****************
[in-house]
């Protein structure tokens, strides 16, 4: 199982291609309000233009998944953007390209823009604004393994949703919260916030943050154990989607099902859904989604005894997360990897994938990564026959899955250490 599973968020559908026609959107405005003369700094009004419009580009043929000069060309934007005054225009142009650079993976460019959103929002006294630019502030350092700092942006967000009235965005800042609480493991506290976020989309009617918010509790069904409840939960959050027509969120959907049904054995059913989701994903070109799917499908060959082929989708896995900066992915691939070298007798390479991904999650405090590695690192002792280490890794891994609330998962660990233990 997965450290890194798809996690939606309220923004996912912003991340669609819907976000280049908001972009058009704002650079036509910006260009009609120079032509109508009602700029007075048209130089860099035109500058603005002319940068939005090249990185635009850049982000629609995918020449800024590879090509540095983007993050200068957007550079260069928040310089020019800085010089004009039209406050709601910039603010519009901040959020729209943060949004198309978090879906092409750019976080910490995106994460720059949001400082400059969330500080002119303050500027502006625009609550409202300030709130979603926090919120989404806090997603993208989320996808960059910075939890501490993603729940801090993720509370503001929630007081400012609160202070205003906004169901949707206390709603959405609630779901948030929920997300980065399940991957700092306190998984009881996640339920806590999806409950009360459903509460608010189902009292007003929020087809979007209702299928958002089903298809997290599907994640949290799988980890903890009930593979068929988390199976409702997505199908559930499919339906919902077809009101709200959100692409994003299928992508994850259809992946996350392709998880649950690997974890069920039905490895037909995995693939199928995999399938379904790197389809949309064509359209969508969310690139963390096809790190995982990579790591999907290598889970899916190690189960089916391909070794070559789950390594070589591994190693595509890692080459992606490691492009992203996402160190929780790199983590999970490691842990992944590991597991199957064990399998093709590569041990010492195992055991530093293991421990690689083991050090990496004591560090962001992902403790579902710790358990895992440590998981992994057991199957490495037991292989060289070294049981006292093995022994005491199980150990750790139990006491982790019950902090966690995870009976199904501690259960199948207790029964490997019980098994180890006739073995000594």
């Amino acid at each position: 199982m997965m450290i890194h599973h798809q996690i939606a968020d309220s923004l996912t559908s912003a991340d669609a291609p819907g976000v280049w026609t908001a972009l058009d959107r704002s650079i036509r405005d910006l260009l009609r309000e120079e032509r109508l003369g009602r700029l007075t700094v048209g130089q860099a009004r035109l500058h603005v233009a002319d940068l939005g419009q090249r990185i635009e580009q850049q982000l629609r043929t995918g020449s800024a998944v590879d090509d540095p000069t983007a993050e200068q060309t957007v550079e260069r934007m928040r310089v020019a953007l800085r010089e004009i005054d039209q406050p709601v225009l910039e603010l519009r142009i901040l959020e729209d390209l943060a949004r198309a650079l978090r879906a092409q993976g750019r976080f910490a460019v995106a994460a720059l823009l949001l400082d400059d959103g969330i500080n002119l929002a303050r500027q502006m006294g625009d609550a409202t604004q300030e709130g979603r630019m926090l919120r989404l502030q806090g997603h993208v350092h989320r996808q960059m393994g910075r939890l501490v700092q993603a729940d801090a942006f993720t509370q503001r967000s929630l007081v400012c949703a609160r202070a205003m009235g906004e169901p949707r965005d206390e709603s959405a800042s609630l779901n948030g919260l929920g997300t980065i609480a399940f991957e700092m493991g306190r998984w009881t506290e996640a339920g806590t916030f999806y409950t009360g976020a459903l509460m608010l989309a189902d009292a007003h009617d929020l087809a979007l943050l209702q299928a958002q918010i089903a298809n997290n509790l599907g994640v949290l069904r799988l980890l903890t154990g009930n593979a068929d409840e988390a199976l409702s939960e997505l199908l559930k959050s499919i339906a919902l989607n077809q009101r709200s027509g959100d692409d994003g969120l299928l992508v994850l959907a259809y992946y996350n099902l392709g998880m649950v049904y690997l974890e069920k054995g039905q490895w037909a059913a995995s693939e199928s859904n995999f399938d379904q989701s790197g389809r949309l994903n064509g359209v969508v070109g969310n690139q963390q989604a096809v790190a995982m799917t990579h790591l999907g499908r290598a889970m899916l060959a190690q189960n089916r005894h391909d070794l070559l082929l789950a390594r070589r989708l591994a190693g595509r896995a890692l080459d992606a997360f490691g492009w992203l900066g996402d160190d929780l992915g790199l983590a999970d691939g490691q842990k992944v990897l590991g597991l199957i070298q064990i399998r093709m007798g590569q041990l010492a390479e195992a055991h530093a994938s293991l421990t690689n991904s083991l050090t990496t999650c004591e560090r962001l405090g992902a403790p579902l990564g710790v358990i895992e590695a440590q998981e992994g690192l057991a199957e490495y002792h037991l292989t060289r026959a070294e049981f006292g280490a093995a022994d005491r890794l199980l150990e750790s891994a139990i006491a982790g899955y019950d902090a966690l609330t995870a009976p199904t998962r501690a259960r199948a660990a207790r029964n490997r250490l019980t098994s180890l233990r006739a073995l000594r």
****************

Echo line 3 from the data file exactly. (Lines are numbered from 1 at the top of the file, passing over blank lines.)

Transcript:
């Amino acid at each position: 199982m997965m450290i890194h599973h798809q996690i939606a968020d309220s923004l996912t559908s912003a991340d669609a291609p819907g976000v280049w026609t908001a972009l058009d959107r704002s650079i036509r405005d910006l260009l009609r309000e120079e032509r109508l003369g009602r700029l007075t700094v048209g130089q860099a009004r035109l500058h603005v233009a002319d940068l939005g419009q090249r990185i635009e580009q850049q982000l629609r043929t995918g020449s800024a998944v590879d090509d540095p000069t983007a993050e200068q060309t957007v550079e260069r934007m928040r310089v020019a953007l800085r010089e004009i005054d039209q406050p709601v225009l910039e603010l519009r142009i901040l959020e729209d390209l943060a949004r198309a650079l978090r879906a092409q993976g750019r976080f910490a460019v995106a994460a720059l823009l949001l400082d400059d959103g969330i500080n002119l929002a303050r500027q502006m006294g625009d609550a409202t604004q300030e709130g979603r630019m926090l919120r989404l502030q806090g997603h993208v350092h989320r996808q960059m393994g910075r939890l501490v700092q993603a729940d801090a942006f993720t509370q503001r967000s929630l007081v400012c949703a609160r202070a205003m009235g906004e169901p949707r965005d206390e709603s959405a800042s609630l779901n948030g919260l929920g997300t980065i609480a399940f991957e700092m493991g306190r998984w009881t506290e996640a339920g806590t916030f999806y409950t009360g976020a459903l509460m608010l989309a189902d009292a007003h009617d929020l087809a979007l943050l209702q299928a958002q918010i089903a298809n997290n509790l599907g994640v949290l069904r799988l980890l903890t154990g009930n593979a068929d409840e988390a199976l409702s939960e997505l199908l559930k959050s499919i339906a919902l989607n077809q009101r709200s027509g959100d692409d994003g969120l299928l992508v994850l959907a259809y992946y996350n099902l392709g998880m649950v049904y690997l974890e069920k054995g039905q490895w037909a059913a995995s693939e199928s859904n995999f399938d379904q989701s790197g389809r949309l994903n064509g359209v969508v070109g969310n690139q963390q989604a096809v790190a995982m799917t990579h790591l999907g499908r290598a889970m899916l060959a190690q189960n089916r005894h391909d070794l070559l082929l789950a390594r070589r989708l591994a190693g595509r896995a890692l080459d992606a997360f490691g492009w992203l900066g996402d160190d929780l992915g790199l983590a999970d691939g490691q842990k992944v990897l590991g597991l199957i070298q064990i399998r093709m007798g590569q041990l010492a390479e195992a055991h530093a994938s293991l421990t690689n991904s083991l050090t990496t999650c004591e560090r962001l405090g992902a403790p579902l990564g710790v358990i895992e590695a440590q998981e992994g690192l057991a199957e490495y002792h037991l292989t060289r026959a070294e049981f006292g280490a093995a022994d005491r890794l199980l150990e750790s891994a139990i006491a982790g899955y019950d902090a966690l609330t995870a009976p199904t998962r501690a259960r199948a660990a207790r029964n490997r250490l019980t098994s180890l233990r006739a073995l000594r």